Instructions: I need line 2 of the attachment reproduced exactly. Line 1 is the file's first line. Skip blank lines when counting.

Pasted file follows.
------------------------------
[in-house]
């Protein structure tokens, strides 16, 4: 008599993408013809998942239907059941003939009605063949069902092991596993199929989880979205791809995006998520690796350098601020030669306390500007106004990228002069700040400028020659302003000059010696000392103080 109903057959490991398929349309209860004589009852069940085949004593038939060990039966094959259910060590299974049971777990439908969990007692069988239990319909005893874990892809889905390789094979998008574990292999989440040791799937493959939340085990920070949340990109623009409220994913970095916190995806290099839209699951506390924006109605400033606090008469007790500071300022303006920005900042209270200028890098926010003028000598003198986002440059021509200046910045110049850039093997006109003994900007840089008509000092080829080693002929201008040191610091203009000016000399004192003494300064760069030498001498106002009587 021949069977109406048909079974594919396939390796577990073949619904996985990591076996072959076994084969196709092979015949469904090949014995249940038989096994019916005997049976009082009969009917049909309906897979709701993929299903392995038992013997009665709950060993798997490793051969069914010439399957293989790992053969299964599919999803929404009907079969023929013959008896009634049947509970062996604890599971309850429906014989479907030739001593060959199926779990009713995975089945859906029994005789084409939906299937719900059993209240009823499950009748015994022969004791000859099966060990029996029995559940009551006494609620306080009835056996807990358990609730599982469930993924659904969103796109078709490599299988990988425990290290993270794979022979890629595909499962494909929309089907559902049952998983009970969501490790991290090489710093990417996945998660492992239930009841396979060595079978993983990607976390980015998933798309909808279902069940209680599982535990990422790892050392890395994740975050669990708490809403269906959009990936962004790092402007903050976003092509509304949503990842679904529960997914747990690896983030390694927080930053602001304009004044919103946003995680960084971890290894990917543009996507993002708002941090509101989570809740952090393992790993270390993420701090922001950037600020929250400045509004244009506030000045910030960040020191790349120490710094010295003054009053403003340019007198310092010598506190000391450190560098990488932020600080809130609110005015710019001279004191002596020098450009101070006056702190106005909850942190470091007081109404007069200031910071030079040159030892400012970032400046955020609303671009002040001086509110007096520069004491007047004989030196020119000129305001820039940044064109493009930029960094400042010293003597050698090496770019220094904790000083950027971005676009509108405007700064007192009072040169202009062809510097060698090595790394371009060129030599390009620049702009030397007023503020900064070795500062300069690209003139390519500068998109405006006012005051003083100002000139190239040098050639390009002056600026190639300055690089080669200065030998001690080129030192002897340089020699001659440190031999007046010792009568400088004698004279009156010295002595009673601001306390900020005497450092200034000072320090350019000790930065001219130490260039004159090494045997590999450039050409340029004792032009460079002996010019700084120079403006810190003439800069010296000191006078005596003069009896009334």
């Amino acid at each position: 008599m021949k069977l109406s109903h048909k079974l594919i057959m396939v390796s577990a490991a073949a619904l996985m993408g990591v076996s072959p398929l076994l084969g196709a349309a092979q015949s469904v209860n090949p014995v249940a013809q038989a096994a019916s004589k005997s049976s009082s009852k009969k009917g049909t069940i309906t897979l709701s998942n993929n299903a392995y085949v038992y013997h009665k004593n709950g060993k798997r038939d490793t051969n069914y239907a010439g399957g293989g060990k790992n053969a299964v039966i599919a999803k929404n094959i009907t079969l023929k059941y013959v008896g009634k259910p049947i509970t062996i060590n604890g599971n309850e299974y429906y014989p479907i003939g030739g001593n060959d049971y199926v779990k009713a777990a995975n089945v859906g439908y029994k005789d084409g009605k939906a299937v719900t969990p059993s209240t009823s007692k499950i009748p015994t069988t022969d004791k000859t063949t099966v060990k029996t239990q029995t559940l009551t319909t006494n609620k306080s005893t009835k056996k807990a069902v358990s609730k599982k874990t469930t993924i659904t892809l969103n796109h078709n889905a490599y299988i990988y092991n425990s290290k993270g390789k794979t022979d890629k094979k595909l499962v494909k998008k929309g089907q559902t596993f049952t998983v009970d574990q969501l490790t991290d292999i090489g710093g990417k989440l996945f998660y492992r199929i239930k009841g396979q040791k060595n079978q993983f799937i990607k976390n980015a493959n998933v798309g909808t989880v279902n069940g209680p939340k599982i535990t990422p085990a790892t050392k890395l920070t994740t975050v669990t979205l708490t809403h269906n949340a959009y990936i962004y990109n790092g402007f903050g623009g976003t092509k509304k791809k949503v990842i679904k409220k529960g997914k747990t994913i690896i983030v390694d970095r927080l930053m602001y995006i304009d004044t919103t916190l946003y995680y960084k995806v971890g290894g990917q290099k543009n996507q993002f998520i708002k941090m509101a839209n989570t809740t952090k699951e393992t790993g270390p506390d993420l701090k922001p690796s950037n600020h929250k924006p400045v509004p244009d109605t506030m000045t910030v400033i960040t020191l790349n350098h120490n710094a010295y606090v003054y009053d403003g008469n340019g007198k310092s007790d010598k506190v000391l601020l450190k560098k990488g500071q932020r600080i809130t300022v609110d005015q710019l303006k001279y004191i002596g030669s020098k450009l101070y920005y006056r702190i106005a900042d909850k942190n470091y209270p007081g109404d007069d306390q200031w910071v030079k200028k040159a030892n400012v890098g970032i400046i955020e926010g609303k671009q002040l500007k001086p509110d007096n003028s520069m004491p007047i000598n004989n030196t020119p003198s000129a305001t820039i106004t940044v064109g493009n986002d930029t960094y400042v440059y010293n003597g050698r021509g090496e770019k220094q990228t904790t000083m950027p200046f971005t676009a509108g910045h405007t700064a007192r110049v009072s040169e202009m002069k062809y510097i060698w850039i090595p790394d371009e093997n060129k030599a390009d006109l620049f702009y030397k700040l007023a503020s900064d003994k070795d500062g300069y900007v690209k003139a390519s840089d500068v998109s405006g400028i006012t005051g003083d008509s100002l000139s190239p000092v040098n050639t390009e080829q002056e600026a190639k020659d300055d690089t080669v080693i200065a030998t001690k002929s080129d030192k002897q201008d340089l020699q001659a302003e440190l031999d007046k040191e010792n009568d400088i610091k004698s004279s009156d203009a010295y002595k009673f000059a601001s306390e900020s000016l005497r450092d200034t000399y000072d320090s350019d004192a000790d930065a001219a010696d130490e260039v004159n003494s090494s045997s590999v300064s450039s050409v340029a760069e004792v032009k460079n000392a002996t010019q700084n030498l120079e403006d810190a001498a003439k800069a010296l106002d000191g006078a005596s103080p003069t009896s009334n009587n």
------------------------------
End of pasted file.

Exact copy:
């Protein structure tokens, strides 16, 4: 008599993408013809998942239907059941003939009605063949069902092991596993199929989880979205791809995006998520690796350098601020030669306390500007106004990228002069700040400028020659302003000059010696000392103080 109903057959490991398929349309209860004589009852069940085949004593038939060990039966094959259910060590299974049971777990439908969990007692069988239990319909005893874990892809889905390789094979998008574990292999989440040791799937493959939340085990920070949340990109623009409220994913970095916190995806290099839209699951506390924006109605400033606090008469007790500071300022303006920005900042209270200028890098926010003028000598003198986002440059021509200046910045110049850039093997006109003994900007840089008509000092080829080693002929201008040191610091203009000016000399004192003494300064760069030498001498106002009587 021949069977109406048909079974594919396939390796577990073949619904996985990591076996072959076994084969196709092979015949469904090949014995249940038989096994019916005997049976009082009969009917049909309906897979709701993929299903392995038992013997009665709950060993798997490793051969069914010439399957293989790992053969299964599919999803929404009907079969023929013959008896009634049947509970062996604890599971309850429906014989479907030739001593060959199926779990009713995975089945859906029994005789084409939906299937719900059993209240009823499950009748015994022969004791000859099966060990029996029995559940009551006494609620306080009835056996807990358990609730599982469930993924659904969103796109078709490599299988990988425990290290993270794979022979890629595909499962494909929309089907559902049952998983009970969501490790991290090489710093990417996945998660492992239930009841396979060595079978993983990607976390980015998933798309909808279902069940209680599982535990990422790892050392890395994740975050669990708490809403269906959009990936962004790092402007903050976003092509509304949503990842679904529960997914747990690896983030390694927080930053602001304009004044919103946003995680960084971890290894990917543009996507993002708002941090509101989570809740952090393992790993270390993420701090922001950037600020929250400045509004244009506030000045910030960040020191790349120490710094010295003054009053403003340019007198310092010598506190000391450190560098990488932020600080809130609110005015710019001279004191002596020098450009101070006056702190106005909850942190470091007081109404007069200031910071030079040159030892400012970032400046955020609303671009002040001086509110007096520069004491007047004989030196020119000129305001820039940044064109493009930029960094400042010293003597050698090496770019220094904790000083950027971005676009509108405007700064007192009072040169202009062809510097060698090595790394371009060129030599390009620049702009030397007023503020900064070795500062300069690209003139390519500068998109405006006012005051003083100002000139190239040098050639390009002056600026190639300055690089080669200065030998001690080129030192002897340089020699001659440190031999007046010792009568400088004698004279009156010295002595009673601001306390900020005497450092200034000072320090350019000790930065001219130490260039004159090494045997590999450039050409340029004792032009460079002996010019700084120079403006810190003439800069010296000191006078005596003069009896009334």